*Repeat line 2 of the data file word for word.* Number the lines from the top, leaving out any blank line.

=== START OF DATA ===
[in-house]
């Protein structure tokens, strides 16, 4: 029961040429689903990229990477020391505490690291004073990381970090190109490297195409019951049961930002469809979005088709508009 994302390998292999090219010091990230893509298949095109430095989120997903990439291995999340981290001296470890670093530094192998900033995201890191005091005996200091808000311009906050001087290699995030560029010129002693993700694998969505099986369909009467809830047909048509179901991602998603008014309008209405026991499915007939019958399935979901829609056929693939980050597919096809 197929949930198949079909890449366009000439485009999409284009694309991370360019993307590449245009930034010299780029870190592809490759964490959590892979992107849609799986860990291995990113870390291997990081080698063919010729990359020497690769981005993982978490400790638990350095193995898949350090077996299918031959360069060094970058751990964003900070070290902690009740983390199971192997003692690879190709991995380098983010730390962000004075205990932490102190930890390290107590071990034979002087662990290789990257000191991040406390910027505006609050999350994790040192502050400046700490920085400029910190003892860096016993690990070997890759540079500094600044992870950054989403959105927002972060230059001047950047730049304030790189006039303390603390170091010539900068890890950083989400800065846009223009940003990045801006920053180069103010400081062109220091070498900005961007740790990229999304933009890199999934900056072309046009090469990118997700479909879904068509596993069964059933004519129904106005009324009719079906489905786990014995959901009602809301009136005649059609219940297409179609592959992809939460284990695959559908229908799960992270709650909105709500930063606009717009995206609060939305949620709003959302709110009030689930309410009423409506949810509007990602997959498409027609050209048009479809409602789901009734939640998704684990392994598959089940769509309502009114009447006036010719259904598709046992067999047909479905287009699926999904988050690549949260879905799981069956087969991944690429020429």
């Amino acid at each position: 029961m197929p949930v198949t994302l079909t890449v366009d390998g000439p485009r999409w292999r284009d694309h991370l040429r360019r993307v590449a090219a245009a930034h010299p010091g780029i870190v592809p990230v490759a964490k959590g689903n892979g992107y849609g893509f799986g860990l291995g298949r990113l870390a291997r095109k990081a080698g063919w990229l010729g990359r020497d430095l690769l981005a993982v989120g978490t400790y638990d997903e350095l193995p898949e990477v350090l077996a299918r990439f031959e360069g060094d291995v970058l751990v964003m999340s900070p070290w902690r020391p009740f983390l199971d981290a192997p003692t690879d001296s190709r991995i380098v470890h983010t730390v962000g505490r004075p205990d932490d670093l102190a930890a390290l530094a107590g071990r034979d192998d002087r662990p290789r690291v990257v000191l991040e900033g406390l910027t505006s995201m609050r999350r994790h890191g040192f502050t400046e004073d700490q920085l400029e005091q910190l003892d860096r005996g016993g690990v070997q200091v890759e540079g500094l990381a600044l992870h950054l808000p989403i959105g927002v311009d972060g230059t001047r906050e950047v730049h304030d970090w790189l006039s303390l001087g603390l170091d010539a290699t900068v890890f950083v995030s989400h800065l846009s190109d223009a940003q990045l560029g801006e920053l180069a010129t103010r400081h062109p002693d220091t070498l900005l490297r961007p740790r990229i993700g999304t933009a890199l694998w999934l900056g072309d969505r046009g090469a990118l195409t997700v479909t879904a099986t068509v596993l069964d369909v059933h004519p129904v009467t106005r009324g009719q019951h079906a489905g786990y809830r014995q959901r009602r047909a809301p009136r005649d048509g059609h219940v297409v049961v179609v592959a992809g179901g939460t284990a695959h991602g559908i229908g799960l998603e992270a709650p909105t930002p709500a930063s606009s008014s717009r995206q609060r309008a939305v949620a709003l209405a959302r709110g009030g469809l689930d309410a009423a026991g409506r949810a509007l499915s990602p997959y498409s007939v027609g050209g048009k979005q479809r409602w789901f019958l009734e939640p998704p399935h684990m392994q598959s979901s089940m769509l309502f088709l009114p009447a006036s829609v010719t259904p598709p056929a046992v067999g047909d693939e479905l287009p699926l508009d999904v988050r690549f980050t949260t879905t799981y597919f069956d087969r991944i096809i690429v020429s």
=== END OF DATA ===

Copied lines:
């Protein structure tokens, strides 16, 4: 029961040429689903990229990477020391505490690291004073990381970090190109490297195409019951049961930002469809979005088709508009 994302390998292999090219010091990230893509298949095109430095989120997903990439291995999340981290001296470890670093530094192998900033995201890191005091005996200091808000311009906050001087290699995030560029010129002693993700694998969505099986369909009467809830047909048509179901991602998603008014309008209405026991499915007939019958399935979901829609056929693939980050597919096809 197929949930198949079909890449366009000439485009999409284009694309991370360019993307590449245009930034010299780029870190592809490759964490959590892979992107849609799986860990291995990113870390291997990081080698063919010729990359020497690769981005993982978490400790638990350095193995898949350090077996299918031959360069060094970058751990964003900070070290902690009740983390199971192997003692690879190709991995380098983010730390962000004075205990932490102190930890390290107590071990034979002087662990290789990257000191991040406390910027505006609050999350994790040192502050400046700490920085400029910190003892860096016993690990070997890759540079500094600044992870950054989403959105927002972060230059001047950047730049304030790189006039303390603390170091010539900068890890950083989400800065846009223009940003990045801006920053180069103010400081062109220091070498900005961007740790990229999304933009890199999934900056072309046009090469990118997700479909879904068509596993069964059933004519129904106005009324009719079906489905786990014995959901009602809301009136005649059609219940297409179609592959992809939460284990695959559908229908799960992270709650909105709500930063606009717009995206609060939305949620709003959302709110009030689930309410009423409506949810509007990602997959498409027609050209048009479809409602789901009734939640998704684990392994598959089940769509309502009114009447006036010719259904598709046992067999047909479905287009699926999904988050690549949260879905799981069956087969991944690429020429």